• Marjariasana (Cat-Cow Stretch)
  • Utkata Konasana (Goddess Pose)
  • Virabhadrasana I (Warrior I)
  • Virabhadrasana II (Warrior II Pose)
  • Utthita Trikonasana (Triangle Pose)

The Bottom Line

Parsvakonasana is a pose that should be introduced in your everyday yoga routine. It is an excellent side stretch and mood elevator. Being practiced in many yoga sequences, it has many benefits besides just staining flexibility and strength. With practice, it helps to acquire patience and spiritual growth of a practitioner.

Are you passionate about yoga and dream of teaching others? Our comprehensive yoga teacher training courses have got you covered! Explore the 200-Hrs Yoga Teacher Training Course, delve deeper into your practice with the 300-Hrs Yoga Teacher Training Course, or master the art of teaching with the 500-Hrs Yoga Teacher Training Course – all certified by Yoga Alliance. Your journey towards becoming a certified yoga instructor begins here. Join us today and let your yoga journey blossom!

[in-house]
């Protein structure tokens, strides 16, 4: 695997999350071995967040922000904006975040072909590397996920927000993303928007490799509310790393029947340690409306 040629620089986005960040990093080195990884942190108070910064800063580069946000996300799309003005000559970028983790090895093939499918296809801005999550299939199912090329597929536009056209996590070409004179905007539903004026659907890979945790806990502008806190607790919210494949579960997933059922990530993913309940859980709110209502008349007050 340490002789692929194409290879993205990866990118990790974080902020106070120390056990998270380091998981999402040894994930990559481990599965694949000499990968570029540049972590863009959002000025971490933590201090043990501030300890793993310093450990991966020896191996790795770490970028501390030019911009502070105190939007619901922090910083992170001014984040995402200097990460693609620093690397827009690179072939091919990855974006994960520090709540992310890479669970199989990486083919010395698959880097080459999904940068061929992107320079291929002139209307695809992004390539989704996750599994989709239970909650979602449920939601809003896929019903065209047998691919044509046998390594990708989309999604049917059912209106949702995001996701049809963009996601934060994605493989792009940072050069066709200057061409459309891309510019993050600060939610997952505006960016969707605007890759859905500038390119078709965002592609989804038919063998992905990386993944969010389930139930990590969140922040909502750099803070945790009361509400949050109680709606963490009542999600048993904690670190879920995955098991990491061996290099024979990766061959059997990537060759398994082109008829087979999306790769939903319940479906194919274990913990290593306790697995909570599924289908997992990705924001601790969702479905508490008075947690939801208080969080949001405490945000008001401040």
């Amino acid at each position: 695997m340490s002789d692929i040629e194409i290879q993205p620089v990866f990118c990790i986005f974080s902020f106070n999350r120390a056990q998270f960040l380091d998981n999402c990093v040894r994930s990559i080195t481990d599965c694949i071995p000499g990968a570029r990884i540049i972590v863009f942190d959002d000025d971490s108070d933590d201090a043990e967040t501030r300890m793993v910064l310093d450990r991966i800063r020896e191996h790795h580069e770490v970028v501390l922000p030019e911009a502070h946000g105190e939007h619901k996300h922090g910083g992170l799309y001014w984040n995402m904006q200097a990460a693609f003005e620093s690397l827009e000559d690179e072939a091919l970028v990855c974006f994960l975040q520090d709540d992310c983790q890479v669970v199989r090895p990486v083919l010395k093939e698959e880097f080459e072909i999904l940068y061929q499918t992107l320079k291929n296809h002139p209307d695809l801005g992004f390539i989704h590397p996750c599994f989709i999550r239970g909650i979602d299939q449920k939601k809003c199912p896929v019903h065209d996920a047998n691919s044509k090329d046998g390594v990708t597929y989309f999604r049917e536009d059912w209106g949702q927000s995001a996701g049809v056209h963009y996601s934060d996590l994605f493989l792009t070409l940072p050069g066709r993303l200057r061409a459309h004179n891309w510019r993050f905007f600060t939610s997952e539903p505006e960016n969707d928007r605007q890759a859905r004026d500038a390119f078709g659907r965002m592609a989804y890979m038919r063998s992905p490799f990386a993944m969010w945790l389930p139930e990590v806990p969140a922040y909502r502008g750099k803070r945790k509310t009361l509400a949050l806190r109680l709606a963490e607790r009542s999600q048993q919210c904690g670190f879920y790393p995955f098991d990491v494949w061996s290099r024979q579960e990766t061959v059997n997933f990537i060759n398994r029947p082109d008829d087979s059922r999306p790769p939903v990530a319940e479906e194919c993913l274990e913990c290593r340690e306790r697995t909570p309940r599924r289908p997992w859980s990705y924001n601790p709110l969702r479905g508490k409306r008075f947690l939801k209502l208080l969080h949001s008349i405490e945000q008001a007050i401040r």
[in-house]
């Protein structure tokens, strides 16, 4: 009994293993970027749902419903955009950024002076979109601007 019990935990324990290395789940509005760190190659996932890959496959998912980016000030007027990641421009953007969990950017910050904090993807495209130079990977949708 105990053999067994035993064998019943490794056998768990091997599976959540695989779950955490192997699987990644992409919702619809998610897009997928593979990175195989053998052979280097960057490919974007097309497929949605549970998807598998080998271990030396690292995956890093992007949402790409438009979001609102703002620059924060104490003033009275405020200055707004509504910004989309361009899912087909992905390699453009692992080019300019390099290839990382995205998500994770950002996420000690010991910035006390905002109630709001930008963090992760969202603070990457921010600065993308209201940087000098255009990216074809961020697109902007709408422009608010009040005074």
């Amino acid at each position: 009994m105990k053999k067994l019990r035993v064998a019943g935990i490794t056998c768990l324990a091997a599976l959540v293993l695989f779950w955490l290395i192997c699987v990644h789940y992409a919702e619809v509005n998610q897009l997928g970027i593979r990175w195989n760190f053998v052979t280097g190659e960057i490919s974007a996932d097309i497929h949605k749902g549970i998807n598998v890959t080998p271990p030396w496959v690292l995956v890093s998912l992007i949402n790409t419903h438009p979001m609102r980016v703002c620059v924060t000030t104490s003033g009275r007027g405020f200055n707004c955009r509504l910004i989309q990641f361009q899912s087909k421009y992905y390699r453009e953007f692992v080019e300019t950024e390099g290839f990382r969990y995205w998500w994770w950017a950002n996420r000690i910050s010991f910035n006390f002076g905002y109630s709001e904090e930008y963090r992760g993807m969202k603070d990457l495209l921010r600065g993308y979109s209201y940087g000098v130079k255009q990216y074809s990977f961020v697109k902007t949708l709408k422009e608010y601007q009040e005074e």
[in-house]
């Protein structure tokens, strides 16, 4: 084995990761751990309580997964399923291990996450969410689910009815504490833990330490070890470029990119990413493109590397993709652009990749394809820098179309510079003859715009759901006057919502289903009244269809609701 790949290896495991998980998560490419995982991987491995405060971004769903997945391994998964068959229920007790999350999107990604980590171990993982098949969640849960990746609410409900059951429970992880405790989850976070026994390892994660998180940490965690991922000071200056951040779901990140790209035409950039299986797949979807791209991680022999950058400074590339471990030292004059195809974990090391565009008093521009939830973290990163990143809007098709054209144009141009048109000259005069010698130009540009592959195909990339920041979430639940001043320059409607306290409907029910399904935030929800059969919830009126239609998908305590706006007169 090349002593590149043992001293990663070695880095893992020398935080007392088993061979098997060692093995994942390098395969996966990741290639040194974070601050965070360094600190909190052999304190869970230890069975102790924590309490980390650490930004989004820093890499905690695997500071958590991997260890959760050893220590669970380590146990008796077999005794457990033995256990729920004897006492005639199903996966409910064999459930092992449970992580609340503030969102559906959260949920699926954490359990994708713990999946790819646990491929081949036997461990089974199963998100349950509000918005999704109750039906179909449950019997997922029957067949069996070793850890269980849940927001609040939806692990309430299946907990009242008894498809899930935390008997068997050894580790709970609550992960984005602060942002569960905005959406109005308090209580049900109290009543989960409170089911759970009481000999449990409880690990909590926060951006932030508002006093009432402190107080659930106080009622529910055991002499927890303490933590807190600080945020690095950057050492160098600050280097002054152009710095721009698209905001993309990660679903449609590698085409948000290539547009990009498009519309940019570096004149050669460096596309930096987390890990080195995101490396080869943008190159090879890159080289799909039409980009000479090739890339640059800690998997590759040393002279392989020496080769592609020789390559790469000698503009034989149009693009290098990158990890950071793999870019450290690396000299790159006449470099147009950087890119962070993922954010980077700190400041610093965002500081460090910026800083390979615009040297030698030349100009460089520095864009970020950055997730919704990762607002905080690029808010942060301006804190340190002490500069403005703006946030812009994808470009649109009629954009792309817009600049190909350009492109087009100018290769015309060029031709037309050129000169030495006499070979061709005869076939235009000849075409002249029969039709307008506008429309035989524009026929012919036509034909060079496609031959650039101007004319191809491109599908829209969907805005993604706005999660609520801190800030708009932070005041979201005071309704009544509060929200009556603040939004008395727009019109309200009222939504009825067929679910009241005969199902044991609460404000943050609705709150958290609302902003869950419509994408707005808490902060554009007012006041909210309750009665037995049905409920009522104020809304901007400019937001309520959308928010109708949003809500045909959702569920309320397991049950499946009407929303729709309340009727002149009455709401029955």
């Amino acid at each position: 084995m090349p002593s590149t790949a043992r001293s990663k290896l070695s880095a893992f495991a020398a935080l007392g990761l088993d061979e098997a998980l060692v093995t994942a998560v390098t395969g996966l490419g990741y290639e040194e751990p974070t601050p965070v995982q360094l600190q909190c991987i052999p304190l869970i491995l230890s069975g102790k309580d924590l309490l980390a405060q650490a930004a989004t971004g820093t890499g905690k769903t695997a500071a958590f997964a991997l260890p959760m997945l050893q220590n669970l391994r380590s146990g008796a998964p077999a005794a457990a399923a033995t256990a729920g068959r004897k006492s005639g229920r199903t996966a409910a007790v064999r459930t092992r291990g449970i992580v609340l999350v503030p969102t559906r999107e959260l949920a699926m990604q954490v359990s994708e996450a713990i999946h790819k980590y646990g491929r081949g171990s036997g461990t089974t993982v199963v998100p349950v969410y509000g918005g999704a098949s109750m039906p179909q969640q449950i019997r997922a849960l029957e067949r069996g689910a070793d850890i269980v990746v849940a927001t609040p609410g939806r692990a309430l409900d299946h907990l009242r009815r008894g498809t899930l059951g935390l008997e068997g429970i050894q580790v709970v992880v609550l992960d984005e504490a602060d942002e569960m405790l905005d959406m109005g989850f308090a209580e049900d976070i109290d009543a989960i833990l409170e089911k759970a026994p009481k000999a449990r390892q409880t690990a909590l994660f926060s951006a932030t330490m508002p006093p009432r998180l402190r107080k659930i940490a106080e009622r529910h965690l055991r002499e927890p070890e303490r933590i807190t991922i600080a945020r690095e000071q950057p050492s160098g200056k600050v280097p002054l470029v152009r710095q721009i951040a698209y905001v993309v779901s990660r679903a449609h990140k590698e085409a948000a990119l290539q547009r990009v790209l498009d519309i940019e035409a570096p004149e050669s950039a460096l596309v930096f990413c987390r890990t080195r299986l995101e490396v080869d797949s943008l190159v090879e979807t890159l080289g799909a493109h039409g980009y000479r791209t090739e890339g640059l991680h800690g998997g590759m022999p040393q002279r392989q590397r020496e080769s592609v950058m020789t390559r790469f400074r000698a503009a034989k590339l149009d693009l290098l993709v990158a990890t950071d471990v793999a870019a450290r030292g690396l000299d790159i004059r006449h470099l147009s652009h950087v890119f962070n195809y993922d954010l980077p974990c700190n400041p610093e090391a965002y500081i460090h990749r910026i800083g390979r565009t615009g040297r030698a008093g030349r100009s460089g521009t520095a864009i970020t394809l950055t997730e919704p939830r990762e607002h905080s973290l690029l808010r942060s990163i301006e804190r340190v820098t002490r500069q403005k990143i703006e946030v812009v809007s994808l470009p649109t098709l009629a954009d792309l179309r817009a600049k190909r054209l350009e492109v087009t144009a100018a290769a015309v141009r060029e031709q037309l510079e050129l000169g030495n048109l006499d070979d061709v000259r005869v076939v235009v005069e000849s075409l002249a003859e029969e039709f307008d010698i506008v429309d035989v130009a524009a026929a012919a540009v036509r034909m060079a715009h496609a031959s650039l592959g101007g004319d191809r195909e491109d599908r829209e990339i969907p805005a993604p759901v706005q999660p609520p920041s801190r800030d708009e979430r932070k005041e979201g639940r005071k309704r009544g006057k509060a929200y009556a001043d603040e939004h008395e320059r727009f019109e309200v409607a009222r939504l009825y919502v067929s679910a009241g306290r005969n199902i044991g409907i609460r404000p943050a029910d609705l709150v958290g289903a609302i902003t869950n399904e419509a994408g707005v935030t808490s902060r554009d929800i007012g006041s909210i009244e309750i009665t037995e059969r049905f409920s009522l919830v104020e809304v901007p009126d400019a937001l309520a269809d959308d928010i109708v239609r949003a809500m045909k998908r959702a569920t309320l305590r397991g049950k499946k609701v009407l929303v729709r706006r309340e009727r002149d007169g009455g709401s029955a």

Meera Watts
Meera Watts is the owner and founder of Siddhi Yoga International. She is known worldwide for her thought leadership in the wellness industry and was recognized as a Top 20 International Yoga Blogger. Her writing on holistic health has appeared in Elephant Journal, CureJoy, FunTimesGuide, OMtimes and other international magazines. She got the Top 100 Entrepreneur of Singapore award in 2022. Meera is a yoga teacher and therapist, though now she focuses primarily on leading Siddhi Yoga International, blogging and spending time with her family in Singapore.

Get in Touch

  • This field is for validation purposes and should be left unchanged.

Contact on WhatsApp